"Thank you." Bart took the space gratefully, trying not to get too close, but an occasional shoulder brush was unavoidable. He began to write in his small neat script, but couldn't help but also glance somewhat guiltily over at Adelaide as well. In the worst possible segue ever, he paused in his writing and gave a sigh. "I had meant to tell you. Of Alex's return. I should have. As soon as he'd arrived. You deserved to know. But...well, you've apparently seen him yourself."
It was hard to tell her expression from her profile. Compounded with his sidelong look, it was even harder. She seemed to smile a bit, though. "I did. I saved him from having no books to read," she answered lightly. "Though him reading voluntarily was just as much a shock has him being home." She paused and finally turned to look at him. She still smiled a bit, lopsided.
"How are you?" she asked suddenly. Then she flushed, freckles popping into stark relief at the color change. "That is, are you and he... I mean," she stumbled, awkwardly aware of her failure in words. "Is he staying for a while?" she finished lamely and there was a clear sense of her not having said what she wanted to say at all.
"I daresay it would have been." Bart retorted, finding it hard himself to picture Alexander with a nose in a book. Adelaide's next question though, and her discomposure was unanticipated. His polite smile had dropped from his face a fraction before he was able to right it again. "We are...managing not to throttle each other in our sleep." He told her wryly, seeking to reassure her. "I think that he is staying for a while. I hope that he is." He confessed, looking down at the fountain pen in his hand for a brief moment before regarding her again. "As for me? I am well, and in remarkably good spirits all things considered. What about you? Are you well?" There was no attempt to hide his own concern for her wellbeing in his tone.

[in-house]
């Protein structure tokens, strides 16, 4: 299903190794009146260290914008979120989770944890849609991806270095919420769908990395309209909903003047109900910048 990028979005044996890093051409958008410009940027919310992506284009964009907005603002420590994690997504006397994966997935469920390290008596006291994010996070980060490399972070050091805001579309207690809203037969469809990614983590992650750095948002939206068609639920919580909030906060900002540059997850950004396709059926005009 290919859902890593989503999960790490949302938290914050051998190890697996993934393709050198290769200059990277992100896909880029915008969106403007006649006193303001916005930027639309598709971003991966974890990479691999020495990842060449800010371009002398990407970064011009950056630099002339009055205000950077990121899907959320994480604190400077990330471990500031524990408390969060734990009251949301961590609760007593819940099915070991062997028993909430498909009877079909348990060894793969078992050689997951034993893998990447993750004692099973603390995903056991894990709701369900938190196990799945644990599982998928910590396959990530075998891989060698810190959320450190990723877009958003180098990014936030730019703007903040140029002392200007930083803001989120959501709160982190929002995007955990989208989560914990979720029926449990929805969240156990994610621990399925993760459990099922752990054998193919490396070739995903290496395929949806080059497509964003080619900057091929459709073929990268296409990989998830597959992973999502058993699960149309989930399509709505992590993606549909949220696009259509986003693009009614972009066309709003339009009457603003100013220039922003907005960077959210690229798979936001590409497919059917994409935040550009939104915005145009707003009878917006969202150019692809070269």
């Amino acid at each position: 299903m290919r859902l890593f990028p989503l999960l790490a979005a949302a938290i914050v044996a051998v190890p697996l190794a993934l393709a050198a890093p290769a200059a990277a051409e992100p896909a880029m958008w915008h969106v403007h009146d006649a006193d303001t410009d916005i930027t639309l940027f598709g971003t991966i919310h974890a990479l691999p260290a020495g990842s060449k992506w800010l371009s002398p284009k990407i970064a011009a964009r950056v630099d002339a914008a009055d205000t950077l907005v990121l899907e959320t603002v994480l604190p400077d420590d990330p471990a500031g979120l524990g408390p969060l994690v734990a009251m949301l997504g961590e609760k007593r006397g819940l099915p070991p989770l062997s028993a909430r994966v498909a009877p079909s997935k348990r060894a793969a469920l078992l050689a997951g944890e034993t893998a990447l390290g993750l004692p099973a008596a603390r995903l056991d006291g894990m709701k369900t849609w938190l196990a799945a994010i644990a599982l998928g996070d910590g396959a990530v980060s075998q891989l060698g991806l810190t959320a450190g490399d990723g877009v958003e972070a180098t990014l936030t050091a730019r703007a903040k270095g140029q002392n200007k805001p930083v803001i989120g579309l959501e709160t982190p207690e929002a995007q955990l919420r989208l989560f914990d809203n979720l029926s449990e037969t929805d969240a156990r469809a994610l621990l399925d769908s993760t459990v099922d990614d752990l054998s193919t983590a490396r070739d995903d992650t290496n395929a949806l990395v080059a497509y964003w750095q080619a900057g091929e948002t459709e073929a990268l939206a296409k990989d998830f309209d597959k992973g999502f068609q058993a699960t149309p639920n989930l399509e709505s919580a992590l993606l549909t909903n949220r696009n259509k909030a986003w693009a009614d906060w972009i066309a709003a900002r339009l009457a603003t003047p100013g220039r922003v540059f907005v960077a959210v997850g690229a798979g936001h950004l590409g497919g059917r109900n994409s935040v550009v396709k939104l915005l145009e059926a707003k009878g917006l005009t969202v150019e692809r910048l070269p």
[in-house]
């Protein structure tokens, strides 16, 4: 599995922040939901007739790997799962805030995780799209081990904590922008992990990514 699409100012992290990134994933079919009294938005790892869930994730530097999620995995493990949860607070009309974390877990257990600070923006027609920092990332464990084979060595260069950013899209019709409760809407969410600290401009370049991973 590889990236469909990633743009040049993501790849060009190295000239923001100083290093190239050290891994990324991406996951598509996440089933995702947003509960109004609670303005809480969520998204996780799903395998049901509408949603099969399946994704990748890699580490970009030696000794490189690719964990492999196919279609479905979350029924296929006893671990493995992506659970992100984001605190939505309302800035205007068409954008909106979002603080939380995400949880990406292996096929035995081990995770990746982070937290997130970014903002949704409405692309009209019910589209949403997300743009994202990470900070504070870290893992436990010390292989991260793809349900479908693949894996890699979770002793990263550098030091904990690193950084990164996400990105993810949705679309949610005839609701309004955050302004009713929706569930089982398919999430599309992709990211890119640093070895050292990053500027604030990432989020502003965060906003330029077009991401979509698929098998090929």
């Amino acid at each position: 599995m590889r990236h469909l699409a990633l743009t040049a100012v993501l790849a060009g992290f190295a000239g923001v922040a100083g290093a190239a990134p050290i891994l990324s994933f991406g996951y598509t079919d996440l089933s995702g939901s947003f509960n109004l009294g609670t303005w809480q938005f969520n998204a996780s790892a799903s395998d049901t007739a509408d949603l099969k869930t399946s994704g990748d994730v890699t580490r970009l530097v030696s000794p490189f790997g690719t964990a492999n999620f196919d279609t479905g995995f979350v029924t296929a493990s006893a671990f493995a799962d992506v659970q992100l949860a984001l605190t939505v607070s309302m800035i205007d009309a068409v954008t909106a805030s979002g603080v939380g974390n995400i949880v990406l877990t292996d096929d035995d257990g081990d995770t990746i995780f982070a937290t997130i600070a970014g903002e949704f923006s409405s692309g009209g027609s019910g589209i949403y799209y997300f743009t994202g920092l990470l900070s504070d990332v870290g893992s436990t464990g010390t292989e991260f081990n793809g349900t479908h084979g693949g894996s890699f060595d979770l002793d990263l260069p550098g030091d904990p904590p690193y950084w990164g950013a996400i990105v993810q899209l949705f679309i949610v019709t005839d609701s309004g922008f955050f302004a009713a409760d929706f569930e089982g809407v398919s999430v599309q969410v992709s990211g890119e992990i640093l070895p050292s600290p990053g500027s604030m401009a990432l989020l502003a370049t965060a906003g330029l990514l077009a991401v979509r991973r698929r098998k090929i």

"I am." His answer eased the concern in her face, the blush fading and her smile growing. For being in her upper twenties, she still showed relief like a child. "And I'm glad that you're well. I know that I've been... lax on contacting you but you've been in my thoughts. I'm very happy to hear that murder is not in the offing as well."
"I have also been lax. It takes two to fall out of touch, and so I must shoulder at least half of the blame for that considering the circumstances. But..." He smiled gently and even flushed a little himself, "You have been in my thoughts as well, Adelaide."
Close as they were, shoulder to shoulder, Adelaide dared to reach out and touch his coatsleeve lightly. "We do this every time we talk, you know," she pointed out with a quiet giggle. "We apologize for not being more communicative. I think we should begin to try in earnest."
"We do, don't we." He affirmed, chuckling softly himself, and not minding the touch at all. In fact, he felt relieved that she had done so. As if some geas had been lifted from him. He handed his finished forms to the clerk and then turned back to her. "Instead of apologising, we ought to act at once. It's always the initial part that's the most awkward. Would you like to have tea with me, Miss Adelaide?" He held out the crook of his arm to her, which for him was quite the first step.
Before she could answer, her small package was dropped on the counter in front of her and the clerk pushed a form at her. She frowned slightly at him, held up a finger, and then turned a renewed smile on Bart. "Of course. One moment, please." Quickly, she signed and dealt with the form. It was passed over and the package was released to her care. Then she took Bart's offered arm with very proper gentleness. "It will be my pleasure."